The following is a timeline of the Gwangmu Reform , which was a reforms for modernize Korea from the late 19th century to the early 20th century. Although many people have the notion that this period was marked with the fight for power between Heungseon Daewongun (흥선대원군, 興宣大院君 - King Gojong's father) and Queen Min (King Gojong's wife), it was rather the era of great changes relevant to modernisation after the harsh oppressive years during the "Regency" of King Gojong's father. This reform also was one of the most successful for modernising in a short period of time during Korean history. Although the reform was mostly centred on the time period after the proclamation of the Korean Empire, it includes a number of other previous events that are closely related to the reform.
Phase one of the Gwangmu Reform began with the first Korean delegation to America, and opening up for modernisation. Because of recurring Chinese interventions led by Li Hongzhang (이홍장,李鴻章), there was relatively less development of Chosun compared to Phase Three. The main innovator in this phase is Queen Min.
This phase show much development within the Korean Peninsula. It is a brief period of an intense power struggle between Japan and Russia, competing to expand their influence in the peninsula.
Phase two of the Gwangmu Reform began with the proclamation of the Korean Empire on 4 October 1897. Efforts for modernisation were spurred with the coronation of Gojong as Emperor but were restrained by Japan after the Russo-Japanese War in 1905. The main innovator in this phase is Emperor Gojong.
This was the darkest period of the Gwangmu Reform, ending with the annexation of Korea by Japan on the 29th of August, 1910.
Gojong was the penultimate Korean monarch. He ruled Korea for 43 years, from 1864 to 1907, first as the last king of Joseon, and then as the first Emperor of the Korean Empire from 1897 until his forced abdication in 1907. He is also known as the Gwangmu Emperor, and was born Yi Myŏngbok (이명복). His wife, Queen Min, played an active role in politics until her death.
The Korean Empire, officially the Empire of Korea or Imperial Korea, was a Korean monarchical state proclaimed in October 1897 by King Gojong of the Joseon dynasty. The empire stood until Japan's annexation of Korea in August 1910.
Empress Myeongseong was the official wife of Gojong, the 26th king of Joseon and the first emperor of the Korean Empire. During her lifetime, she was known by the name Queen Min. After the founding of the Korean Empire, she was posthumously given the title of Myeongseong, the Great Empress.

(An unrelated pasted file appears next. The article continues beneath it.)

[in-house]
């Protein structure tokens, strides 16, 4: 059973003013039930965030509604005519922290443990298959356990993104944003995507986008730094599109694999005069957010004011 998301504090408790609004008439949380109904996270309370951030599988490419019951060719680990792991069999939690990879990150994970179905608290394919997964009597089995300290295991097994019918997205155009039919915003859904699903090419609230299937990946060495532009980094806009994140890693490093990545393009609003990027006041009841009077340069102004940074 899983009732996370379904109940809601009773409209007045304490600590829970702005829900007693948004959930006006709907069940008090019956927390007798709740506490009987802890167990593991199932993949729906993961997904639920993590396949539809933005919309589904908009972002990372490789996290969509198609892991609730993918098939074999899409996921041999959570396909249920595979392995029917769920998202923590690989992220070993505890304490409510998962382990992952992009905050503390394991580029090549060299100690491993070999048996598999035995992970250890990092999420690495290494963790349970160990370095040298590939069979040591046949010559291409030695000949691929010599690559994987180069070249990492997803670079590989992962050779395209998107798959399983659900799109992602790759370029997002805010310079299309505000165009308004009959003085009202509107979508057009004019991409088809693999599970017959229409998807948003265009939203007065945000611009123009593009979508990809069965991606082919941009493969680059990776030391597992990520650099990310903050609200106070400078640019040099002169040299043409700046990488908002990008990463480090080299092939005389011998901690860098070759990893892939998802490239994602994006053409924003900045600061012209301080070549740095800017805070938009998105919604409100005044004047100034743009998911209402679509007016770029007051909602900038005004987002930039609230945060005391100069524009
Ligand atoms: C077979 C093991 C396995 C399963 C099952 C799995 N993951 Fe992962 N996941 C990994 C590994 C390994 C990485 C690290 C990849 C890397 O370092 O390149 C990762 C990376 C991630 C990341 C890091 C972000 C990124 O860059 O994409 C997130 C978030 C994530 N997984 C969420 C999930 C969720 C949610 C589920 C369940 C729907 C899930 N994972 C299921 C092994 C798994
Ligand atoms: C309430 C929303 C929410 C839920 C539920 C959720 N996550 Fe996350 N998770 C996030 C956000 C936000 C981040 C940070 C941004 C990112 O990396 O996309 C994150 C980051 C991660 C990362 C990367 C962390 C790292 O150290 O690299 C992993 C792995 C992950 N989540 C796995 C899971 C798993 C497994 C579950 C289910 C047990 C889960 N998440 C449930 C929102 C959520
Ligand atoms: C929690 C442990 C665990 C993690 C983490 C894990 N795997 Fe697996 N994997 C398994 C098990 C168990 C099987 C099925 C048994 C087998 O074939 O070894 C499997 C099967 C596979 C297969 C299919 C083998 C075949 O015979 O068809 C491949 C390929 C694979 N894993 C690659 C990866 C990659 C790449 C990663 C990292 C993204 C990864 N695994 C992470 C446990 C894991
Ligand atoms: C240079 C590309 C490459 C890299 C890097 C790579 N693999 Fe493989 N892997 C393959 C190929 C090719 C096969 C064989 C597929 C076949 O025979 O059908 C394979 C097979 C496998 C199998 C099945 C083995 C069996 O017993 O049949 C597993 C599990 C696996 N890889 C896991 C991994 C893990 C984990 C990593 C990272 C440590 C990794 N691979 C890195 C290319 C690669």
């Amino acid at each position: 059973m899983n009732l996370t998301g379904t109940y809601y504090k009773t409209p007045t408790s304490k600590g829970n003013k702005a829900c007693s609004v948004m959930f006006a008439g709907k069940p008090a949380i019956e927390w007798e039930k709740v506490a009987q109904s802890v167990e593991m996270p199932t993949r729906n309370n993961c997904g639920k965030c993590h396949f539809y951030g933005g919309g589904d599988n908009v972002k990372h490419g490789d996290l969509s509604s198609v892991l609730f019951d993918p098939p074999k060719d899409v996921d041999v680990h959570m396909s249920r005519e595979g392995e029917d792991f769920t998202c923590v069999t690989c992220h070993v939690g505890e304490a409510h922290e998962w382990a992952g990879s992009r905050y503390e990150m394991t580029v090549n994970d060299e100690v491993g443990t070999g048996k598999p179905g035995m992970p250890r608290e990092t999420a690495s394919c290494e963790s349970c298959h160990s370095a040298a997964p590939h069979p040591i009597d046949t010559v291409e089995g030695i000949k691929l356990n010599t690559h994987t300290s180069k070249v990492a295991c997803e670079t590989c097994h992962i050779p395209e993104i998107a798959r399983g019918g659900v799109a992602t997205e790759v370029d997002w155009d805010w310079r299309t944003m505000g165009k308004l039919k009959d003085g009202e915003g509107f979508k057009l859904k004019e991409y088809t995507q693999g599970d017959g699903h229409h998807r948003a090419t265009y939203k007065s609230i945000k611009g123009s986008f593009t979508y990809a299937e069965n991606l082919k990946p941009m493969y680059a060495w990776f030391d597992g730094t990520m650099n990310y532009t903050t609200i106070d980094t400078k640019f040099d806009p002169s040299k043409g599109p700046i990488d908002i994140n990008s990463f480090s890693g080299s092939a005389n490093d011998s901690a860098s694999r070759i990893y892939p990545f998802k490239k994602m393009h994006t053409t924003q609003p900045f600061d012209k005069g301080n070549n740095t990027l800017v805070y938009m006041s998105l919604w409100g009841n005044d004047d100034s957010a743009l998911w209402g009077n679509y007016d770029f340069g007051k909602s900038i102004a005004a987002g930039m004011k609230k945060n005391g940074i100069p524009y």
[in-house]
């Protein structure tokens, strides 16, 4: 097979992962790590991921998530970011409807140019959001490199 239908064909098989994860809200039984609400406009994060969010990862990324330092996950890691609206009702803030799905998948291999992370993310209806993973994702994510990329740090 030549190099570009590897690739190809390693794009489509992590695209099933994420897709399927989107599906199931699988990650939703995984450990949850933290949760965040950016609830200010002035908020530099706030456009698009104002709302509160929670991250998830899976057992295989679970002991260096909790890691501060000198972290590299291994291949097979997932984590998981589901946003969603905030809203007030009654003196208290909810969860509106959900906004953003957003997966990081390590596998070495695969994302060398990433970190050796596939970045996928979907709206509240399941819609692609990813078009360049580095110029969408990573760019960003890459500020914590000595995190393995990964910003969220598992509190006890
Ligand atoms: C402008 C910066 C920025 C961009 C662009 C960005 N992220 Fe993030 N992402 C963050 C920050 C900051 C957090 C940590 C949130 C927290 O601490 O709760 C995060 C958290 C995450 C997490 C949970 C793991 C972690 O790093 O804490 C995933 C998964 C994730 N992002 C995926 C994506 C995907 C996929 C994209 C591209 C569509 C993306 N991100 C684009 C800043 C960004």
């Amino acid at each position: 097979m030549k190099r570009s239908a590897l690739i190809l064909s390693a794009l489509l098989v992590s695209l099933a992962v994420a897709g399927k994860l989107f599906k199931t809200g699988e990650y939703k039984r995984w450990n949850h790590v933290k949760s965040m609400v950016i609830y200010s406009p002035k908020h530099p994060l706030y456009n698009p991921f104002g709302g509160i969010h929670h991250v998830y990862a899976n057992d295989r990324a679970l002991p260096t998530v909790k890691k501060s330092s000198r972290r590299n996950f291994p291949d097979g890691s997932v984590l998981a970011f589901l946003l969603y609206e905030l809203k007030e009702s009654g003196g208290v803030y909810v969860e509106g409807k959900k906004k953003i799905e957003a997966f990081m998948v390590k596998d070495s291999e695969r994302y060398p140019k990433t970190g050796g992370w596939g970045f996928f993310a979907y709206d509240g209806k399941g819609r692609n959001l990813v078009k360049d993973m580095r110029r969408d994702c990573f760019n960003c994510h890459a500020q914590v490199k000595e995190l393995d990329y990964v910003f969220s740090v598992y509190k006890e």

The Japan–Korea Treaty of 1910, also known as the Japan–Korea Annexation Treaty, was made by representatives of the Empire of Japan and the Korean Empire on 22 August 1910. In this treaty, Japan formally annexed Korea following the Japan–Korea Treaty of 1905 and the Japan–Korea Treaty of 1907.
Yi Seok is a South Korean entrepreneur. He is a member of the House of Yi, the royal house of Joseon and Korean Empire. He is the 10th son of Prince Yi Kang, the fifth son of Emperor Gojong, and one of his consorts, Lady Hong Chŏng-sun.
Kim Jeong-hui, also known as Gim Jeong-hui, was one of the most celebrated practitioners of calligraphy, epigraphists, and scholars of Korea's later Joseon period. He was a member of the Gyeongju Kim clan. He used various art names: Wandang (阮堂), Chusa (秋史), Yedang (禮堂), Siam (詩庵), Gwapa (果坡), Nogwa (老果) etc.. He is especially celebrated for having transformed Korean epigraphy and for having created the "Chusa-che" inspired by his study of ancient Korean and Chinese epitaphs. His ink paintings, especially of orchids, are equally admired.
Yi Kang, Prince Imperial Ui, also known as Prince Uihwa, was the second son of Emperor Gojong of Korea and his concubine, Lady Jang, who was a court lady-in-waiting.
Yi Cheong is a member of the former Imperial Family of Korea and was a Korean-Japanese noble during Korea under Japanese rule in 1945–1947. He is a great-great-grandson of Heungseon Daewongun and the eldest son of Yi U and Park Chan-ju.